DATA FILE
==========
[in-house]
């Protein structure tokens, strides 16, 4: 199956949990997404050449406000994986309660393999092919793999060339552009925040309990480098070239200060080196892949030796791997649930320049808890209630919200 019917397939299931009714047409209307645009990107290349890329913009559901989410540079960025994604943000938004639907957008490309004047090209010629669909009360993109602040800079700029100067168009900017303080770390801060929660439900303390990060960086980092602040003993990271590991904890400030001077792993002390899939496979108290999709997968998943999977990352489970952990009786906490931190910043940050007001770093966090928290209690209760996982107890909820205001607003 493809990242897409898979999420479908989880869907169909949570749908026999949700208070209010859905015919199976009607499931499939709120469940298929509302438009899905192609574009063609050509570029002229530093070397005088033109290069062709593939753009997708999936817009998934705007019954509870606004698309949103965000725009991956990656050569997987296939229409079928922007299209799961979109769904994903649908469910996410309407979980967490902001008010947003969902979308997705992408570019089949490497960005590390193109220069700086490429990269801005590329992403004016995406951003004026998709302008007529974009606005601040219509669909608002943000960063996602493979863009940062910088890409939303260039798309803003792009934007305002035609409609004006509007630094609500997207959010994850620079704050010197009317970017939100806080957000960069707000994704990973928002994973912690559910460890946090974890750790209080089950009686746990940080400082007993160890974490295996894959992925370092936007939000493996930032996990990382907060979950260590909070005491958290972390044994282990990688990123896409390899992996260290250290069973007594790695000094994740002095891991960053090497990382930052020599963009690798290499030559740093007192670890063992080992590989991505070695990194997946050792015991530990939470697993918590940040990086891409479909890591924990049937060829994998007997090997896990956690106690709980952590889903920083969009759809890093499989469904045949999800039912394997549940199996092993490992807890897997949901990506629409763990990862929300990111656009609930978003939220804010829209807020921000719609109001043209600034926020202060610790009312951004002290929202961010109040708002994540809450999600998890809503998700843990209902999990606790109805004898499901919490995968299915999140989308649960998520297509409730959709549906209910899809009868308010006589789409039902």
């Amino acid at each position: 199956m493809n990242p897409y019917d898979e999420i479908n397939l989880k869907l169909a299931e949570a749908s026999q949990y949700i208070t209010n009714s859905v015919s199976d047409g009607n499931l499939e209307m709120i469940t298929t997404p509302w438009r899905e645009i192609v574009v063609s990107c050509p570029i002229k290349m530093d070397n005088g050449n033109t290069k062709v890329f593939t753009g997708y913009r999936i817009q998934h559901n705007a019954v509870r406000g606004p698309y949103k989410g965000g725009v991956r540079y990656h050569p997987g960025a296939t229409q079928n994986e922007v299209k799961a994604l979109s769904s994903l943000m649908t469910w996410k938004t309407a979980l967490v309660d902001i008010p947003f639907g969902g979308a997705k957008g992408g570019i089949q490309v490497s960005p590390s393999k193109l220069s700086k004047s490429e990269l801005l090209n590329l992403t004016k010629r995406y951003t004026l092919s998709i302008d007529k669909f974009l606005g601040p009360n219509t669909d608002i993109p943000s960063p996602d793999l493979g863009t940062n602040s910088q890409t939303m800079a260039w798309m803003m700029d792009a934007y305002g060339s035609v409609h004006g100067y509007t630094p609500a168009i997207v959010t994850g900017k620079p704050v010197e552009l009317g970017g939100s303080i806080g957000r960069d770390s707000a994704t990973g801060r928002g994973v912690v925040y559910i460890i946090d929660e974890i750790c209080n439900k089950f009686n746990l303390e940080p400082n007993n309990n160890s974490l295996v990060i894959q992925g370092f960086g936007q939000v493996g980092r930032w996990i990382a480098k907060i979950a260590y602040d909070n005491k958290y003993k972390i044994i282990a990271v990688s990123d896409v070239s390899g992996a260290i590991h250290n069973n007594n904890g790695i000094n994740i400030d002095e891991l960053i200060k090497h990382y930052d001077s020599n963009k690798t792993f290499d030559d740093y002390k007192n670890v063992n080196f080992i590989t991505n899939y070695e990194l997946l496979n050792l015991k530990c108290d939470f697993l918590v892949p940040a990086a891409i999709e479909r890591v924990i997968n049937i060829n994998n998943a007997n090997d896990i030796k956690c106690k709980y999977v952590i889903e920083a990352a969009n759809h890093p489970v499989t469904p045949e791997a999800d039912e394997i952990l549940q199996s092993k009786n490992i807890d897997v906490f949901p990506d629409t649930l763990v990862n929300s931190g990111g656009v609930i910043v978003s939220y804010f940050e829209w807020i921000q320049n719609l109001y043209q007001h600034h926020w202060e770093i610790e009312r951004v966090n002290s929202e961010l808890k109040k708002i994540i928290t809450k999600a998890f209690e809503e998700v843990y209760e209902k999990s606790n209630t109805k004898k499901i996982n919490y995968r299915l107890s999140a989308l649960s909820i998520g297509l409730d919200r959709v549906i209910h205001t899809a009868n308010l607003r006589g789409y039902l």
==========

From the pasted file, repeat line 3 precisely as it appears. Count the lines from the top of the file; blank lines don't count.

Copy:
């Amino acid at each position: 199956m493809n990242p897409y019917d898979e999420i479908n397939l989880k869907l169909a299931e949570a749908s026999q949990y949700i208070t209010n009714s859905v015919s199976d047409g009607n499931l499939e209307m709120i469940t298929t997404p509302w438009r899905e645009i192609v574009v063609s990107c050509p570029i002229k290349m530093d070397n005088g050449n033109t290069k062709v890329f593939t753009g997708y913009r999936i817009q998934h559901n705007a019954v509870r406000g606004p698309y949103k989410g965000g725009v991956r540079y990656h050569p997987g960025a296939t229409q079928n994986e922007v299209k799961a994604l979109s769904s994903l943000m649908t469910w996410k938004t309407a979980l967490v309660d902001i008010p947003f639907g969902g979308a997705k957008g992408g570019i089949q490309v490497s960005p590390s393999k193109l220069s700086k004047s490429e990269l801005l090209n590329l992403t004016k010629r995406y951003t004026l092919s998709i302008d007529k669909f974009l606005g601040p009360n219509t669909d608002i993109p943000s960063p996602d793999l493979g863009t940062n602040s910088q890409t939303m800079a260039w798309m803003m700029d792009a934007y305002g060339s035609v409609h004006g100067y509007t630094p609500a168009i997207v959010t994850g900017k620079p704050v010197e552009l009317g970017g939100s303080i806080g957000r960069d770390s707000a994704t990973g801060r928002g994973v912690v925040y559910i460890i946090d929660e974890i750790c209080n439900k089950f009686n746990l303390e940080p400082n007993n309990n160890s974490l295996v990060i894959q992925g370092f960086g936007q939000v493996g980092r930032w996990i990382a480098k907060i979950a260590y602040d909070n005491k958290y003993k972390i044994i282990a990271v990688s990123d896409v070239s390899g992996a260290i590991h250290n069973n007594n904890g790695i000094n994740i400030d002095e891991l960053i200060k090497h990382y930052d001077s020599n963009k690798t792993f290499d030559d740093y002390k007192n670890v063992n080196f080992i590989t991505n899939y070695e990194l997946l496979n050792l015991k530990c108290d939470f697993l918590v892949p940040a990086a891409i999709e479909r890591v924990i997968n049937i060829n994998n998943a007997n090997d896990i030796k956690c106690k709980y999977v952590i889903e920083a990352a969009n759809h890093p489970v499989t469904p045949e791997a999800d039912e394997i952990l549940q199996s092993k009786n490992i807890d897997v906490f949901p990506d629409t649930l763990v990862n929300s931190g990111g656009v609930i910043v978003s939220y804010f940050e829209w807020i921000q320049n719609l109001y043209q007001h600034h926020w202060e770093i610790e009312r951004v966090n002290s929202e961010l808890k109040k708002i994540i928290t809450k999600a998890f209690e809503e998700v843990y209760e209902k999990s606790n209630t109805k004898k499901i996982n919490y995968r299915l107890s999140a989308l649960s909820i998520g297509l409730d919200r959709v549906i209910h205001t899809a009868n308010l607003r006589g789409y039902l």